4 European Shrovetide Customs We Should Borrow
Today is Shrove Tuesday, and people are celebrating with Mardi Gras parades, Carnival celebrations, and pancake dinners. Carnival customs and celebrations vary by region, and here are some from Europe that just sound like a ton of fun.
In the Rhineland region of Germany, Fasching (Carnival) includes Weiberfastnacht (Women’s Carnival), which is the last Thursday before the beginning of Lent. It’s a day of street parties and feasting, with a twist. In many communities, women take over for the day. They can kiss any man they want, and they take a pair of scissors with them to cut off men’s ties as they see them! Men know it as a good day to wear paper ties.
The tradition supposedly arose when the washerwomen of Beuel got fed up at the men celebrating Fasching while the women were left at home to clean up after them. They created the Women’s Carnival Committee in 1824, and stormed the town hall, demanding to be included in the festivities. The symbolic storming of town halls is still part of Weiberfastnacht in many German communities.
2. Powder Day
Today is Powder Day (Dia de los Polvos) in Tolox, Spain, the culmination of the Carnival season in which people throw talcum powder at each other. Tradition has it that the custom harks back to 1539, when relations between Christians and Muslims were tense. Two young women, one Muslim and one Christian, were competing for the same guy. They worked at the same bakery, and began throwing flour at each other, which escalated into a full scale riot with Christian and Muslim workers all throwing flour. From that (possibly apocryphal) beginning, a tradition developed where men would target women of their choosing with flour as a means of flirting. On Powder Day, women would lock the doors against unwanted flouring, while men tried to get in to mark their target with flour. Over the years, this has changed into the more civilized free-for-all with everyone flinging talcum. Other communities in Spain have adopted Dia de los Polvos as well.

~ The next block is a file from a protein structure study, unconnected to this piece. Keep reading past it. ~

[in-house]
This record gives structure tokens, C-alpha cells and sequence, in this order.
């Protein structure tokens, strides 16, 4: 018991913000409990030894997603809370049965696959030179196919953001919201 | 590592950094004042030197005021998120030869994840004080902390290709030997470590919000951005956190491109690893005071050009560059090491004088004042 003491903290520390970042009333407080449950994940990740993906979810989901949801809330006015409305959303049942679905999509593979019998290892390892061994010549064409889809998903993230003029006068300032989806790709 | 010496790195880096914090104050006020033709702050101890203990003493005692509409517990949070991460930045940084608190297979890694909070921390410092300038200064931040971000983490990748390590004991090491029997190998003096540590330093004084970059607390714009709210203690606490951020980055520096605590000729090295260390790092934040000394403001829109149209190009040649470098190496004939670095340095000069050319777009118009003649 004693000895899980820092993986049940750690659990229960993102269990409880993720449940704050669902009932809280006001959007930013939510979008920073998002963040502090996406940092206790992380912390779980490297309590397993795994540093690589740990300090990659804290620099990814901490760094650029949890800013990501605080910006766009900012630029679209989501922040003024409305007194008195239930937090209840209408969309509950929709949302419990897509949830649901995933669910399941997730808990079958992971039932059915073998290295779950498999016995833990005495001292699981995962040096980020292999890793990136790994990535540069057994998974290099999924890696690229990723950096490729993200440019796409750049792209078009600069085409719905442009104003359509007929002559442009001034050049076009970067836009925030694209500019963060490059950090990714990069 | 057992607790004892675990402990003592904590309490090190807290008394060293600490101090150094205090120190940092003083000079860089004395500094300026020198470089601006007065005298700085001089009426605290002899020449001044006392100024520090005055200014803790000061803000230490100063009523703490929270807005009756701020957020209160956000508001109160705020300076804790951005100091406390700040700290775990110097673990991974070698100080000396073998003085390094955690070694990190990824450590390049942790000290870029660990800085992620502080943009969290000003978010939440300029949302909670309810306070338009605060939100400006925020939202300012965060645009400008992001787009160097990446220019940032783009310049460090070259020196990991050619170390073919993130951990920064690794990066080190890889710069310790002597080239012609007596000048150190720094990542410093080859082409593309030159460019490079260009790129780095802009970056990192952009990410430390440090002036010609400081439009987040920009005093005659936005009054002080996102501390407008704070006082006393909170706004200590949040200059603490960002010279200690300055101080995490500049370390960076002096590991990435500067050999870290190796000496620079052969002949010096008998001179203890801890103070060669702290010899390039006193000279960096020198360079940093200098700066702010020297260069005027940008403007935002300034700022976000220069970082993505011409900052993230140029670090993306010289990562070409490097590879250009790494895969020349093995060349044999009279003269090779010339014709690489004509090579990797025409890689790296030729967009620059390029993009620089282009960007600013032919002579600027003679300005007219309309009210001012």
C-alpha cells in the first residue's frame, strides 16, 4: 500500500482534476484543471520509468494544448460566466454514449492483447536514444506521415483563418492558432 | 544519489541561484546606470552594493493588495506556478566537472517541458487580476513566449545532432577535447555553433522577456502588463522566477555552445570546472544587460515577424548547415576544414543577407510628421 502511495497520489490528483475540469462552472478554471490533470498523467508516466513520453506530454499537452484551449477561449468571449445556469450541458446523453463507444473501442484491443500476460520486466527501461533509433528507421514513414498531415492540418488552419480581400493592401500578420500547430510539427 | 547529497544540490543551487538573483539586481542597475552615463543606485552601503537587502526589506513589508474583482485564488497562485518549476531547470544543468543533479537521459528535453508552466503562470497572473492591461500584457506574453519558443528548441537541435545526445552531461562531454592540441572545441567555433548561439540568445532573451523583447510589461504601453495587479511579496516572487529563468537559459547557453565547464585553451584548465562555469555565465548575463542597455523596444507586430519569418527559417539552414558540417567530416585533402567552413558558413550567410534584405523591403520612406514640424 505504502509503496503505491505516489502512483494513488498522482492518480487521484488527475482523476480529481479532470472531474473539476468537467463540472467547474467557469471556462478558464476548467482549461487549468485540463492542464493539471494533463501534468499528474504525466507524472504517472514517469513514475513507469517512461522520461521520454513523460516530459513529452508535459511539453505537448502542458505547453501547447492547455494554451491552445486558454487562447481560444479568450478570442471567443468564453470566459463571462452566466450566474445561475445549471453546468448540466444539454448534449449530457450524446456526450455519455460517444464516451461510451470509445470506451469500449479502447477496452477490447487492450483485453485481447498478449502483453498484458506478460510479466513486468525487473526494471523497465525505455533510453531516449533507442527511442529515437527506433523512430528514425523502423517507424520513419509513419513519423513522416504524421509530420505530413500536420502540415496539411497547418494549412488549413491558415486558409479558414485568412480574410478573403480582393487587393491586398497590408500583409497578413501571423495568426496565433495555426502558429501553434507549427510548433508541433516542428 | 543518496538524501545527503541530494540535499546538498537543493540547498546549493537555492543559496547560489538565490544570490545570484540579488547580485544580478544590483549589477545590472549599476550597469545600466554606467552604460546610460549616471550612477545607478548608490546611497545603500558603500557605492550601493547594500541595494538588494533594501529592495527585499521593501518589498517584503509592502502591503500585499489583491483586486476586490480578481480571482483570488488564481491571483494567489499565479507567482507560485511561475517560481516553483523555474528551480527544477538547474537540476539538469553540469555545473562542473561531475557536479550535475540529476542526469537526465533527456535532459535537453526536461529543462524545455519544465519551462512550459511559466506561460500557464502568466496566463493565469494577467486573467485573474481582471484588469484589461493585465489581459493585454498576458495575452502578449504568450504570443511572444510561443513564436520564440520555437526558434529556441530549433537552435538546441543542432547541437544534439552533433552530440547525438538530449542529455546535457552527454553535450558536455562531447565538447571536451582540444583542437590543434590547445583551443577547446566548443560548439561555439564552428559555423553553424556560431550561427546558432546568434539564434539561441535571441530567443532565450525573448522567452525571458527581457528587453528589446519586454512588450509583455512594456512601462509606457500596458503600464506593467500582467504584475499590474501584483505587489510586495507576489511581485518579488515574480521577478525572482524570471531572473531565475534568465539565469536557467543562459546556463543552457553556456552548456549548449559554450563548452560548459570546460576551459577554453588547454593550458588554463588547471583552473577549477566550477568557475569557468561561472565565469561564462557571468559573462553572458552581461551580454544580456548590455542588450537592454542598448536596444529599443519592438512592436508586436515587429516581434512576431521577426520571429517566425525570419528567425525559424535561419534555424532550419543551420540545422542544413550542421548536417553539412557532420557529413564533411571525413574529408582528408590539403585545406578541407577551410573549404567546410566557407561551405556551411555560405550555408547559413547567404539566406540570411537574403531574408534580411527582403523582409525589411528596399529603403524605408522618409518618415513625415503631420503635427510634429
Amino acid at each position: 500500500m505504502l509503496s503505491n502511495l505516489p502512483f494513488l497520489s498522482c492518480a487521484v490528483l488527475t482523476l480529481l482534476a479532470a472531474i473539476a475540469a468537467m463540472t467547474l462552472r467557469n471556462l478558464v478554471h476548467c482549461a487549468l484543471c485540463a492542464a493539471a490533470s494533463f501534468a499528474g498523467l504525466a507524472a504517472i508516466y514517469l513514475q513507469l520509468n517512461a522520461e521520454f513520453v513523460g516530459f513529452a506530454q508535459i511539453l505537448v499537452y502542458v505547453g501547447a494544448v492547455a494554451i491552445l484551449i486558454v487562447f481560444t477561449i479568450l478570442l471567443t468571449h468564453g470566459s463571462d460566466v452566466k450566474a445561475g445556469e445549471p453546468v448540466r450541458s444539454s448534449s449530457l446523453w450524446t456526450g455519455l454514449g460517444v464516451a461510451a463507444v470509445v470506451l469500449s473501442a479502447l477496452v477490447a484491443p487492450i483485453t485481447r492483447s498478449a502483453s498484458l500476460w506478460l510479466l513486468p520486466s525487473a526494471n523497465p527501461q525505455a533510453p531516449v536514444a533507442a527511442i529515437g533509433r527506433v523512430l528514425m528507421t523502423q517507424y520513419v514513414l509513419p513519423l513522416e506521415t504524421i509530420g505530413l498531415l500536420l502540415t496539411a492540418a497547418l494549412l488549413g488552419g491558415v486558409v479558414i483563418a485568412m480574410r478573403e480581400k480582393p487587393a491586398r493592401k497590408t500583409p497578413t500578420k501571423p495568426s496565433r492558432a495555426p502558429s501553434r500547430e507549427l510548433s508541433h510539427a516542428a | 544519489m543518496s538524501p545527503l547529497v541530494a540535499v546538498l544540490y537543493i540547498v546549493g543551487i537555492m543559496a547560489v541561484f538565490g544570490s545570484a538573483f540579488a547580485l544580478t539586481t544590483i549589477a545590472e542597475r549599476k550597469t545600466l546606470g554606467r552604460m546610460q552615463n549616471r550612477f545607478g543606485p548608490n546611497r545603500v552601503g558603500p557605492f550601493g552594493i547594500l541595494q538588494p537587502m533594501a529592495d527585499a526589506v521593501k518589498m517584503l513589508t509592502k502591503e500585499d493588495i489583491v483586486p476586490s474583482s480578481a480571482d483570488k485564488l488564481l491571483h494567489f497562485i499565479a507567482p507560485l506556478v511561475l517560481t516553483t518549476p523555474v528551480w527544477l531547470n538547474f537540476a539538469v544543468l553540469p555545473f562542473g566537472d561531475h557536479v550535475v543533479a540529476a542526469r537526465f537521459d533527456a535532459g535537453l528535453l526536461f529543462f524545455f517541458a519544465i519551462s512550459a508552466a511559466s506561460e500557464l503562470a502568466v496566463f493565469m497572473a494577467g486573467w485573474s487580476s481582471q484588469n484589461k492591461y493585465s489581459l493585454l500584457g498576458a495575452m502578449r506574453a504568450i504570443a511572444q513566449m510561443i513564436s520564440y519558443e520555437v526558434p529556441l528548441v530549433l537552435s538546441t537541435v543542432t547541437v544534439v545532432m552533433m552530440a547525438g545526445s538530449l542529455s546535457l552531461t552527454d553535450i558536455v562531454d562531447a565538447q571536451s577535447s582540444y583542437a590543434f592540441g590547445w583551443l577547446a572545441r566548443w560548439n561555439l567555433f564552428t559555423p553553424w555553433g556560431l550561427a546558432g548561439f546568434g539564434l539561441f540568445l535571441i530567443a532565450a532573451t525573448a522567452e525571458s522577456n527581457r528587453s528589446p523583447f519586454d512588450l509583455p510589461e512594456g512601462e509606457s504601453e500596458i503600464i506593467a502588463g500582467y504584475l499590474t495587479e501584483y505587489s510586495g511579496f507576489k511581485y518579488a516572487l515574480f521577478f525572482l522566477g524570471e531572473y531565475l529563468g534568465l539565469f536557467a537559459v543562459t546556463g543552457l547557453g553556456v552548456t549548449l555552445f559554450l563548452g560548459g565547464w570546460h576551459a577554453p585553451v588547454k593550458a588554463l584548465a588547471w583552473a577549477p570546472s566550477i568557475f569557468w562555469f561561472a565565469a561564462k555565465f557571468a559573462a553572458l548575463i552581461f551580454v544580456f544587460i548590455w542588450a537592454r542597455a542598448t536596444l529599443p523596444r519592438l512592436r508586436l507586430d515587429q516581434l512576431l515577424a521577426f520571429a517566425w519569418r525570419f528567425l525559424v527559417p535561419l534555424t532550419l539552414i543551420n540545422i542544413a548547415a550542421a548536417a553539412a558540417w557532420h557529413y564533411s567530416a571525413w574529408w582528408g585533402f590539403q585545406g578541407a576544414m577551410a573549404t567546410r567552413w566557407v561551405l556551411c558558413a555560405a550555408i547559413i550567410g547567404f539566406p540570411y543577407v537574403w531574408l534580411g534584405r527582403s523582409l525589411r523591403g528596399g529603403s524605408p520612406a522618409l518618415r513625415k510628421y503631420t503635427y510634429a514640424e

In Lithuania, the day before Ash Wednesday is called Užgavėnės. More than just a pre-Lenten carnival, it is celebrated as the end of winter. Winter is symbolized by an effigy of the female character called Morė or Boba, which is paraded through town and then burned. Bye bye, winter!
There is also a male version of the changing seasons, in which two effigies fight each other: Lašininis, which translates to “porker,” representing winter, and Kanapinis, representing spring. “Porker” is significant, because winter is the meat-eating season. Of course, Kanapinis wins. Plenty of other folk characters attend the festivities, whether as huge parade floats or masquerading revelers. And many pancakes are eaten.
4. The Battle of the Oranges
What could be more fun that a massive public food fight? Every year during Carnival, the people of Ivrea, Italy, re-enact a 12th-century battle in which the downtrodden townspeople overthrew their evil overlord. They do this by flinging oranges at each other! Why oranges? Because it’s better than the beans they used to use in the old days. The switch was taken from a ritual in which young men and women would toss oranges at each other as a means of flirting.
A cart full of the tyrant’s men try to fend of the assault of thousands of commoners. Revelers have to switch off as the tyrant’s men, because the job comes with a beating that no one should endure for the entire festival! After three days of throwing oranges, many are left to nurse their bruises and the streets are ankle-deep in citrus pulp. The re-enactment began Sunday and will conclude today.